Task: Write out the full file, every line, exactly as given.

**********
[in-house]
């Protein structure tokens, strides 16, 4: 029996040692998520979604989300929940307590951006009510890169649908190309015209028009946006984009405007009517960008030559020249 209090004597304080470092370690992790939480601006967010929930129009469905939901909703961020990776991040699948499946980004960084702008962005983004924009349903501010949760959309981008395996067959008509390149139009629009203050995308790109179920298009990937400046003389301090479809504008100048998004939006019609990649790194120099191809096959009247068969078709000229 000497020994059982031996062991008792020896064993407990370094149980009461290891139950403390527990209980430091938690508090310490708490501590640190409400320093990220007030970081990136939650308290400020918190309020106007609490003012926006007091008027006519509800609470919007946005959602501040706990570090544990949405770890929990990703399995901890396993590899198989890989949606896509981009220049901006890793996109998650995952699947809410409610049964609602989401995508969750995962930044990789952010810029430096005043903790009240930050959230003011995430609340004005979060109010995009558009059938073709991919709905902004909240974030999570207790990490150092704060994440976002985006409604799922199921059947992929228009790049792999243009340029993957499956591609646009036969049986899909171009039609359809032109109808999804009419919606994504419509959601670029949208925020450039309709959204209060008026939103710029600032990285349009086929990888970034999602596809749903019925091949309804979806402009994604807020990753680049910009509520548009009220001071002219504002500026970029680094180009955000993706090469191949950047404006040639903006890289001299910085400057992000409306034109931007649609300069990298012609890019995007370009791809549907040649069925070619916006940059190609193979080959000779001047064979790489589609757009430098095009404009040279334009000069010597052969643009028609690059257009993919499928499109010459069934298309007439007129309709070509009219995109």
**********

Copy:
[in-house]
């Protein structure tokens, strides 16, 4: 029996040692998520979604989300929940307590951006009510890169649908190309015209028009946006984009405007009517960008030559020249 209090004597304080470092370690992790939480601006967010929930129009469905939901909703961020990776991040699948499946980004960084702008962005983004924009349903501010949760959309981008395996067959008509390149139009629009203050995308790109179920298009990937400046003389301090479809504008100048998004939006019609990649790194120099191809096959009247068969078709000229 000497020994059982031996062991008792020896064993407990370094149980009461290891139950403390527990209980430091938690508090310490708490501590640190409400320093990220007030970081990136939650308290400020918190309020106007609490003012926006007091008027006519509800609470919007946005959602501040706990570090544990949405770890929990990703399995901890396993590899198989890989949606896509981009220049901006890793996109998650995952699947809410409610049964609602989401995508969750995962930044990789952010810029430096005043903790009240930050959230003011995430609340004005979060109010995009558009059938073709991919709905902004909240974030999570207790990490150092704060994440976002985006409604799922199921059947992929228009790049792999243009340029993957499956591609646009036969049986899909171009039609359809032109109808999804009419919606994504419509959601670029949208925020450039309709959204209060008026939103710029600032990285349009086929990888970034999602596809749903019925091949309804979806402009994604807020990753680049910009509520548009009220001071002219504002500026970029680094180009955000993706090469191949950047404006040639903006890289001299910085400057992000409306034109931007649609300069990298012609890019995007370009791809549907040649069925070619916006940059190609193979080959000779001047064979790489589609757009430098095009404009040279334009000069010597052969643009028609690059257009993919499928499109010459069934298309007439007129309709070509009219995109």